Each system 10, 20 is provided with means for irreversibly altering the optical signature defining means (for example, the objects or the fluid) of at least one of the optical signature chambers so as to irreversibly alter the optical signature thereof, which results in alteration of the optical signature of the system. The alteration can be initiated and completed without the application or presence of electrical power.

The means for irreversibly altering the optical signature defining means can cause alteration either within the chambers themselves whereby the optical signature defining means remain in the chambers, or can cause alteration as a result of the optical signature defining means exiting the chambers, or a combination thereof.

When the optical signature defining means exit the chambers, the exiting can be gravity dependent whereby gravity causes the optical signature defining means to exit the chambers. In another example, the exiting can rely upon manual application of a mechanical force that helps to force the optical signature defining means from the optical signature chambers. When the optical signature defining means remain in the chambers, the alteration can occur by a physical alteration of the optical signature defining means. Physical alterations include, but are not limited to, irreversible alteration of physical positions or locations of the optical signature defining means or a physical alteration of a material property, such as a change in optical property.

Returning now to FIGS. 1A and 1B, an example of means for irreversibly altering the optical signature defining means in the form of a gravity dependent mechanism is illustrated. In this example, the barriers 16, 26 are formed by a common structure, in this case a lid 30. The lid 30 is pivotally connected to the housing 12, 22 for movement from a first, closed position (shown in FIGS. 1A and 1B) to a second, open position (shown in FIGS. 2A and 2B) where one end of each chamber is open. The lid 30 can be actuated to the second, open position by a manually actuated lever or other manually actuated mechanical mechanism connected to the lid.

When the lid 30 is actuated to the second, open position, the chambers 14, 24 empty as a result of gravity as illustrated in FIGS. 3A and 3B. In the case of the liquids as the fluids, the liquids flow out of the chambers and mix together 32 as shown in FIG. 3A. When this happens, the individual index values of each liquid are lost. Further, with the chambers now substantially empty, it cannot be determined which chamber contained which liquid and how much of each liquid. In the case of discrete objects, the objects fall out of the chambers and can gather into a pile 34 as shown in FIG. 3B. With the chambers empty, it cannot be determined which chamber contained which objects or how the objects were arranged in the chambers.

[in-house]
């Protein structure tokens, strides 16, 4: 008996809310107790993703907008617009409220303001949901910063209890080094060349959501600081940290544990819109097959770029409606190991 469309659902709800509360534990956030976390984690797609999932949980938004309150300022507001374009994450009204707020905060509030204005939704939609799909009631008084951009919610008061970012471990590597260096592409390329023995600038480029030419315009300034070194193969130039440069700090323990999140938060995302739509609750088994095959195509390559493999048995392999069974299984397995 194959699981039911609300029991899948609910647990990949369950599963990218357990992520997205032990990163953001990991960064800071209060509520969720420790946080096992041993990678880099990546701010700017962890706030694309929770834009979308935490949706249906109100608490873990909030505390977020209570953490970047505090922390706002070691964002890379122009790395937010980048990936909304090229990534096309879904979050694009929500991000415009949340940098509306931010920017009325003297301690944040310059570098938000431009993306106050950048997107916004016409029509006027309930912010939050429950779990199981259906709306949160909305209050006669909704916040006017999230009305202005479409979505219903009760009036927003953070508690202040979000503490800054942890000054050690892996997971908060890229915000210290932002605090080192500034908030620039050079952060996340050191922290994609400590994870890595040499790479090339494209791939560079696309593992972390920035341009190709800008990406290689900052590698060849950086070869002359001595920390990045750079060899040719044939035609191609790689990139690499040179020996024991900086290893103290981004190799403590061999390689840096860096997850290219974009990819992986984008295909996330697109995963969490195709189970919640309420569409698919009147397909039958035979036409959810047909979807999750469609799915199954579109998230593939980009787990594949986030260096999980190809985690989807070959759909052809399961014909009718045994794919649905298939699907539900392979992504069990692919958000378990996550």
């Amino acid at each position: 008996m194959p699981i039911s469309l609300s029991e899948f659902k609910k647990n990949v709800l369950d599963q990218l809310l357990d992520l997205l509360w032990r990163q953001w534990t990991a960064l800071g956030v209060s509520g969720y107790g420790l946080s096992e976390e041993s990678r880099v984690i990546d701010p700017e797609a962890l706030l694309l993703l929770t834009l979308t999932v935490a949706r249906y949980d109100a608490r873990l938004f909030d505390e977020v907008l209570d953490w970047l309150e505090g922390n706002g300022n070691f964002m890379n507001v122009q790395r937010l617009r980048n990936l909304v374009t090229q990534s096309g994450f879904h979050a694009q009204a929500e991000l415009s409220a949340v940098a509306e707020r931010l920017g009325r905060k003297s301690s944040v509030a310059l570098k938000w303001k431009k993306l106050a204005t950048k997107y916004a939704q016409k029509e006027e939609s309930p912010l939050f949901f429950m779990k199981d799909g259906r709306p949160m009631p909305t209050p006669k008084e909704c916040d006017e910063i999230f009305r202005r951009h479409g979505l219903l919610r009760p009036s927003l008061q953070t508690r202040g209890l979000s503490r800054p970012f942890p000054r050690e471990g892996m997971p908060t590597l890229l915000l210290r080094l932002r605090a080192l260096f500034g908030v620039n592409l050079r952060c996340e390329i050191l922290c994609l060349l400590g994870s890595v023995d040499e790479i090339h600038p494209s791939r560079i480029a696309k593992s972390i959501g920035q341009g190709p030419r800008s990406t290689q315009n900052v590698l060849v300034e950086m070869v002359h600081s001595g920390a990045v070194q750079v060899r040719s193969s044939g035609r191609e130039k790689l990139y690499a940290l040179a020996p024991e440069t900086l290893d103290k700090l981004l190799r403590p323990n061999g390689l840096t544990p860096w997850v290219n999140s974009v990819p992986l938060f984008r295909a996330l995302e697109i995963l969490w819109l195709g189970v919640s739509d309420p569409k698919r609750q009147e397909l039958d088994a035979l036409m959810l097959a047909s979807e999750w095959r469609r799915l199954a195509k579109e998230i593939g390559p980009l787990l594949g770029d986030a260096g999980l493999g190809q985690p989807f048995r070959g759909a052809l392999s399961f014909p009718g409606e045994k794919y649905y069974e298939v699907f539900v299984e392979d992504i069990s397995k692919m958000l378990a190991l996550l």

FIGS. 4 and 5 illustrate another example of means for irreversibly altering the optical signature defining means in the form of a gravity dependent mechanism. In this example, the barriers 16, 18, 26, 28 are formed by first and second lids 40, 42. The lids 40, 42 are pivotally mounted adjacent their bottom ends for movement between first, closed positions (shown in FIG. 4) and second, open positions (shown in FIG. 5). The lids include facing ramp surfaces 44, 46 adjacent their upper ends. A wedge 48 or other member is movably disposed adjacent the upper end and is movable downward into engagement with the ramp surfaces 44, 46. Engagement between the wedge and the ramp surfaces forces the lids 40, 42 to pivot outwardly to the second, open position, uncovering the ends of the chambers and allowing the optical signature defining means to flow or fall out of the chambers. FIGS. 4 and 5 illustrate the optical signature defining means as being fluid, but the optical signature defining means could be discrete objects as well.

FIGS. 6 and 7 illustrate another example of means for irreversibly altering the optical signature defining means in the form of a mechanical force mechanism that forces the optical signature defining means from the optical signature chambers. In this example, gravity also helps alter the optical signature defining means. The barriers 16, 18, 26, 28 are formed by breakable material 50, 52 that can be pierced by piercing members 54 to mechanically pierce the chambers. The piercing members 54 are disposed to the left in FIG. 6 and are movable to the right to initially pierce the barriers 16, 26, with the piercing members continuing through the chambers to pierce the barriers 18, 28.